1. Home
  2. Africa
  3. Southern Africa
  4. Angola

EC closes humanitarian aid office

[Angola] Potatoe field.
The situation has stabilised in Angola, according to humanitarian agencies (IRIN)

The European Commission (EC) will close its humanitarian aid coordination office in Angola at the end of June, as the need for emergency interventions has abated, a senior official told IRIN.

With the closure of the office of the European Commission's Directorate General for Humanitarian Aid (ECHO), which has operated in Angola since the end of civil war in 2002, the EC would shift its focus to supporting projects related to transition and long-term development, said ECHO head Maria Olsen.

"Until recently, due to the long-running conflict in Angola, humanitarian interventions represented the bulk of activities financed and implemented by the international community," she noted.

In the three years since the end of the conflict, ECHO's main objective has been to help normalise the situation in the country by facilitating the return and resettlement of vulnerable war-affected populations, including Angolan refugees in the Democratic Republic of Congo, Namibia and Zambia, said Olsen. "In the 18 months after the ceasefire, for example, an estimated 3.8 million people moved within or back to Angola".

ECHO has committed more than US $240 million since 1992, supporting a total of 429 interventions that have provided primary healthcare, nutrition, water and sanitation, emergency nonfood items, the coordination of humanitarian assistance and access to humanitarian services.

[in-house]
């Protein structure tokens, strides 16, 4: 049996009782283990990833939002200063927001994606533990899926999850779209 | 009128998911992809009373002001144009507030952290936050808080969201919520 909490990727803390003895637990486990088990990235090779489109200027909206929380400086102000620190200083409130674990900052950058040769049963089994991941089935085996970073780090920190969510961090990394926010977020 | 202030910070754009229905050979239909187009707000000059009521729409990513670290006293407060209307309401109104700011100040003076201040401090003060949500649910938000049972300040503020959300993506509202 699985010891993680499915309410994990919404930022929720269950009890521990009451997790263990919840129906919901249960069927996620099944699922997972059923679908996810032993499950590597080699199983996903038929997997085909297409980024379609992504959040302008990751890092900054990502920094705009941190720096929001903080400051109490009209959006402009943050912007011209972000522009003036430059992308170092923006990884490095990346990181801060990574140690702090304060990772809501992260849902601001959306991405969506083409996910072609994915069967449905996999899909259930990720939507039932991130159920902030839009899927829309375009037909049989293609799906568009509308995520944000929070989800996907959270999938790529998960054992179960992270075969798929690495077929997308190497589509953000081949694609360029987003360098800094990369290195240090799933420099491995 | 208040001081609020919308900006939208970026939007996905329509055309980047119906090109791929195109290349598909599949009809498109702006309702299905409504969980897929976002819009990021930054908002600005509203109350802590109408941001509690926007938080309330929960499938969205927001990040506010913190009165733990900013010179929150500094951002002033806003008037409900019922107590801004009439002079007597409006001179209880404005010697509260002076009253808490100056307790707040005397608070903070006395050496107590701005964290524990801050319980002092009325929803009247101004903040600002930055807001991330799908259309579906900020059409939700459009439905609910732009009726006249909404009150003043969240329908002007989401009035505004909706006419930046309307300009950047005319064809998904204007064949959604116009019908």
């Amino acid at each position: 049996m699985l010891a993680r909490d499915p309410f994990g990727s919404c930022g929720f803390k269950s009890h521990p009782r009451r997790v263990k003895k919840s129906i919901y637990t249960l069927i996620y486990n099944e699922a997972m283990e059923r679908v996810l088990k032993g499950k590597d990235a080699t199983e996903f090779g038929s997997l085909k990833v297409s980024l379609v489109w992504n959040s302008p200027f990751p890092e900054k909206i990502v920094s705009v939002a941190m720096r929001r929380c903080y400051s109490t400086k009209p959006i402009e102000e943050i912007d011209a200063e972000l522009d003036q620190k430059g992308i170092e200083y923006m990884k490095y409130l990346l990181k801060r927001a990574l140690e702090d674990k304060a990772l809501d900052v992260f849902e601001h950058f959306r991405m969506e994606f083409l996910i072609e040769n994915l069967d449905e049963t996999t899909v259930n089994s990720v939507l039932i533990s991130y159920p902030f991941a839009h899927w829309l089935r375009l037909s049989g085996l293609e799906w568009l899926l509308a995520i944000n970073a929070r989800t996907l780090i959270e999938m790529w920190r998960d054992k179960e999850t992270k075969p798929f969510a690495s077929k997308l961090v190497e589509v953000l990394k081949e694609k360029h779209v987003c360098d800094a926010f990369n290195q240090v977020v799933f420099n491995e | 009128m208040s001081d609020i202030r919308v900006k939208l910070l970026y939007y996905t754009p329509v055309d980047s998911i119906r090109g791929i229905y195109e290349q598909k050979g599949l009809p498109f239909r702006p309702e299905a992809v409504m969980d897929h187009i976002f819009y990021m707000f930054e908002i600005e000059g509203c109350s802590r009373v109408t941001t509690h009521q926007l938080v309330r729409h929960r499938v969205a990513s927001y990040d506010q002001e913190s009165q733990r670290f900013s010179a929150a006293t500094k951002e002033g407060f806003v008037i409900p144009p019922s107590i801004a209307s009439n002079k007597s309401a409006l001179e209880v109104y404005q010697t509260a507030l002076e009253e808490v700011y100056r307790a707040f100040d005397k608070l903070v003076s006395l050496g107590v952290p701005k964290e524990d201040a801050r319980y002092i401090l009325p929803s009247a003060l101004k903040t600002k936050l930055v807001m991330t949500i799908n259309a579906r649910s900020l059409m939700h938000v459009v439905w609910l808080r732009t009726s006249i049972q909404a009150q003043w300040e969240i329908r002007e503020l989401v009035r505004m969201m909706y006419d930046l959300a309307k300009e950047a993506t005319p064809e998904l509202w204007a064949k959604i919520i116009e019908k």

More recently ECHO made available over $2 million to tackle the Marburg fever epidemic that has killed more than 360 people in the north of the country.

"Though stabilised, ECHO is aware that the humanitarian situation of the most vulnerable population groups in Angola remains fragile," Olsen said, adding that the organisation would continue to "closely monitor the situation from its office in Harare, Zimbabwe".

This article was produced by IRIN News while it was part of the United Nations Office for the Coordination of Humanitarian Affairs. Please send queries on copyright or liability to the UN. For more information: https://shop.un.org/rights-permissions

Share this article
Join the discussion

Help make quality journalism about crises possible

The New Humanitarian is an independent, non-profit newsroom founded in 1995. We deliver quality, reliable journalism about crises and big issues impacting the world today. Our reporting on humanitarian aid has uncovered sex scandals, scams, data breaches, corruption, and much more.


Our readers trust us to hold power in the multi-billion-dollar aid sector accountable and to amplify the voices of those impacted by crises. We’re on the ground, reporting from the front lines, to bring you the inside story. 


We keep our journalism free – no paywalls – thanks to the support of donors and readers like you who believe we need more independent journalism in the world. Your contribution means we can continue delivering award-winning journalism about crises. Become a member of The New Humanitarian today

Become a member of The New Humanitarian

Support our journalism and become more involved in our community. Help us deliver informative, accessible, independent journalism that you can trust and provides accountability to the millions of people affected by crises worldwide.